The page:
Arc flash studies get a lot of engineers and managers very excited and opinionated; but once you get pass the initial discussions, they are often poorly understood. There is very much a tendency to over-simplify arc flash assessments, or to take the output data from a model and take it as an absolute result with no interpretation. I have tried to pull together various thoughts on the subject from discussions over the last few years, and hope they are of interest / use.
First, let’s think about the easy things we understand well initially. The mechanism for an arc flash occurring is well understood, and the amount of energy released during an event is (being a bit simplistic) a function of the fault level in kA and the protection clearance times – so a high fault current with a fast-clearing time can be less incident energy than a lower fault current with a slow clearing time. This is why it is essential to have correctly set protection relays, or other suitable detection systems.
Second, when could an arc flash event occur? Roughly speaking you have two main cases 1) Entering a substation to look at something or carry out a visual inspection or 2) Carry out maintenance work within the substation. What does this mean though? In the first case, if you are only inside the substation the risk is low then arc flash incidents can and do occur due to degradation and partial discharge causing faults, but most switchroom and not occupied normally. This means that most faults occur during maintenance and switching. NFPA 70E has some guidance on when you do and don’t need to wear PPE – but this is not quite as clear as it first seems.
Third, legally, where do employers stand on the need for an arc flash study? Important caveat – I am not a lawyer so happy to be proved wrong here – but it is very much in a grey area. In simple, terms the UK primary legislation and HSE guidance place a requirement on an employer and asset owner to ensure it is safe to work on and operate electrically – this is conventionally met by carrying out fault studies, protection coordination studies and risk assessments. But is there a requirement for an arc flash study? Maybe! The problem is the IEEE 1584 standard has no legal basis in the UK, and many of its assumptions don’t really hold that well for the UK market. But as an assessment tool it can give an idea of the level of risk faced by an operator and give an indication of what PPE is needed. If an engineer working on a system suffers arc flash injuries these can be fatal, or life changing, so the excuse for not carrying out a proper risk assessment and suitable PPE is difficult to justify.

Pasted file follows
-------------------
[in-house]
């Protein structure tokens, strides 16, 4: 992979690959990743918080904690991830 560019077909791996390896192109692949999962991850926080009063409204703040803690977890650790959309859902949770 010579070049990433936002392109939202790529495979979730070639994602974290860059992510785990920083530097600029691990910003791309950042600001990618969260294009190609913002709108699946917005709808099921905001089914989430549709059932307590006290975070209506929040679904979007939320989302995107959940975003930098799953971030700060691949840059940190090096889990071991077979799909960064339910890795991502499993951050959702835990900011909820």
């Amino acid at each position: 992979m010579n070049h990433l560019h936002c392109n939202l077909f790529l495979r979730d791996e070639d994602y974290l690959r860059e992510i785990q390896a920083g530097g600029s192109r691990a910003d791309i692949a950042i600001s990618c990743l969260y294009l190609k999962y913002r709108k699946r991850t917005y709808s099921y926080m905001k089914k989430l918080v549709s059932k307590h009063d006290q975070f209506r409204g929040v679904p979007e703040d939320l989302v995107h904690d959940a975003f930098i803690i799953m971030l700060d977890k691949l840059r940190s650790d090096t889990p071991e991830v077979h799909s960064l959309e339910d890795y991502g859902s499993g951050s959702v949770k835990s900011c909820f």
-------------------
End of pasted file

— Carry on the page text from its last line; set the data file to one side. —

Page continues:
Next, let’s think about some of trickier grey areas. These are areas, where carrying out an arc flash study is possible, but faces some problems.
1) Is an arc flash assessment needed for switchgear that is classified as arc proof / resistant? This is an interesting issue – many switchgear designs have a level of arc containment, such as AFLR for 1s. The key thing here is to understand what the arc containment really means and how it was tested. If the arc flash containment is based on the all the compartment doors being closed then how much use is it if someone is maintain the switchgear and has the doors and compartments open. Such an arc proof design may therefore give a false sense of security or minimise an already low risk.